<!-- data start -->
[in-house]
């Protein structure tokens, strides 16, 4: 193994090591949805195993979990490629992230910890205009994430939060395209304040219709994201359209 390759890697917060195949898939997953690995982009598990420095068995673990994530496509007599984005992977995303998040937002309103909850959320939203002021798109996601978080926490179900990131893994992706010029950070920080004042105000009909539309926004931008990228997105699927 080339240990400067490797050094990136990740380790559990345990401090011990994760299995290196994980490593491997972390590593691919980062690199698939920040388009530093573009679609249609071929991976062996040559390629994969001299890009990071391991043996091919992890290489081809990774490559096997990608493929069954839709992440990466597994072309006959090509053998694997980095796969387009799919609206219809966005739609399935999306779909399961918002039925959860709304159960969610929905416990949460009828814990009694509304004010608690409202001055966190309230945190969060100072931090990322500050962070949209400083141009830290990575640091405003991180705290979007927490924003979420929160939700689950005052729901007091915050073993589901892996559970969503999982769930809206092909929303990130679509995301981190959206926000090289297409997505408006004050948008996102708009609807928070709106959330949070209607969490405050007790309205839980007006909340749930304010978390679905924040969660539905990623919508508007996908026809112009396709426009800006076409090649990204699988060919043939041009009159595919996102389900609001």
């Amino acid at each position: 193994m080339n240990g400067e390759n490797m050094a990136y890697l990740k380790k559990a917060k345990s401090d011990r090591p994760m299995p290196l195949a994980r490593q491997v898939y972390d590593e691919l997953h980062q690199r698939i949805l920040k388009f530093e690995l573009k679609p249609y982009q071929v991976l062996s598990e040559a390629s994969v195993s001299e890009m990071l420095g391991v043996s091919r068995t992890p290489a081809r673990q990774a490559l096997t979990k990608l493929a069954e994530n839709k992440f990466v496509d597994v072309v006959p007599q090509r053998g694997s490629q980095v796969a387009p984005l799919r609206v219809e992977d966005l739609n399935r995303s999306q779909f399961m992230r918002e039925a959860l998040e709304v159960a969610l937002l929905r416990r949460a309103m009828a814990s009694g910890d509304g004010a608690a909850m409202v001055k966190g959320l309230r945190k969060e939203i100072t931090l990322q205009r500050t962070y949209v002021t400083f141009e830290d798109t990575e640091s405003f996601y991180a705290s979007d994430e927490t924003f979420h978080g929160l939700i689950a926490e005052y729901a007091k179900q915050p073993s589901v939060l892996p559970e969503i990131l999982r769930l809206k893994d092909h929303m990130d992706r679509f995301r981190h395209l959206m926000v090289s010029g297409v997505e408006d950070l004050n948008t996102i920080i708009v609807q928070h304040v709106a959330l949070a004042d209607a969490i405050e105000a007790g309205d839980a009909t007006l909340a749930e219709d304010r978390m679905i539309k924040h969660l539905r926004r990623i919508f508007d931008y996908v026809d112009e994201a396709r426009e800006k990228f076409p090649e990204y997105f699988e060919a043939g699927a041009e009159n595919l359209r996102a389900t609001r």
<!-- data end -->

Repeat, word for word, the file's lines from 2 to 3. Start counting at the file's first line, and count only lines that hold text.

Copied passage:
């Protein structure tokens, strides 16, 4: 193994090591949805195993979990490629992230910890205009994430939060395209304040219709994201359209 390759890697917060195949898939997953690995982009598990420095068995673990994530496509007599984005992977995303998040937002309103909850959320939203002021798109996601978080926490179900990131893994992706010029950070920080004042105000009909539309926004931008990228997105699927 080339240990400067490797050094990136990740380790559990345990401090011990994760299995290196994980490593491997972390590593691919980062690199698939920040388009530093573009679609249609071929991976062996040559390629994969001299890009990071391991043996091919992890290489081809990774490559096997990608493929069954839709992440990466597994072309006959090509053998694997980095796969387009799919609206219809966005739609399935999306779909399961918002039925959860709304159960969610929905416990949460009828814990009694509304004010608690409202001055966190309230945190969060100072931090990322500050962070949209400083141009830290990575640091405003991180705290979007927490924003979420929160939700689950005052729901007091915050073993589901892996559970969503999982769930809206092909929303990130679509995301981190959206926000090289297409997505408006004050948008996102708009609807928070709106959330949070209607969490405050007790309205839980007006909340749930304010978390679905924040969660539905990623919508508007996908026809112009396709426009800006076409090649990204699988060919043939041009009159595919996102389900609001």
């Amino acid at each position: 193994m080339n240990g400067e390759n490797m050094a990136y890697l990740k380790k559990a917060k345990s401090d011990r090591p994760m299995p290196l195949a994980r490593q491997v898939y972390d590593e691919l997953h980062q690199r698939i949805l920040k388009f530093e690995l573009k679609p249609y982009q071929v991976l062996s598990e040559a390629s994969v195993s001299e890009m990071l420095g391991v043996s091919r068995t992890p290489a081809r673990q990774a490559l096997t979990k990608l493929a069954e994530n839709k992440f990466v496509d597994v072309v006959p007599q090509r053998g694997s490629q980095v796969a387009p984005l799919r609206v219809e992977d966005l739609n399935r995303s999306q779909f399961m992230r918002e039925a959860l998040e709304v159960a969610l937002l929905r416990r949460a309103m009828a814990s009694g910890d509304g004010a608690a909850m409202v001055k966190g959320l309230r945190k969060e939203i100072t931090l990322q205009r500050t962070y949209v002021t400083f141009e830290d798109t990575e640091s405003f996601y991180a705290s979007d994430e927490t924003f979420h978080g929160l939700i689950a926490e005052y729901a007091k179900q915050p073993s589901v939060l892996p559970e969503i990131l999982r769930l809206k893994d092909h929303m990130d992706r679509f995301r981190h395209l959206m926000v090289s010029g297409v997505e408006d950070l004050n948008t996102i920080i708009v609807q928070h304040v709106a959330l949070a004042d209607a969490i405050e105000a007790g309205d839980a009909t007006l909340a749930e219709d304010r978390m679905i539309k924040h969660l539905r926004r990623i919508f508007d931008y996908v026809d112009e994201a396709r426009e800006k990228f076409p090649e990204y997105f699988e060919a043939g699927a041009e009159n595919l359209r996102a389900t609001r």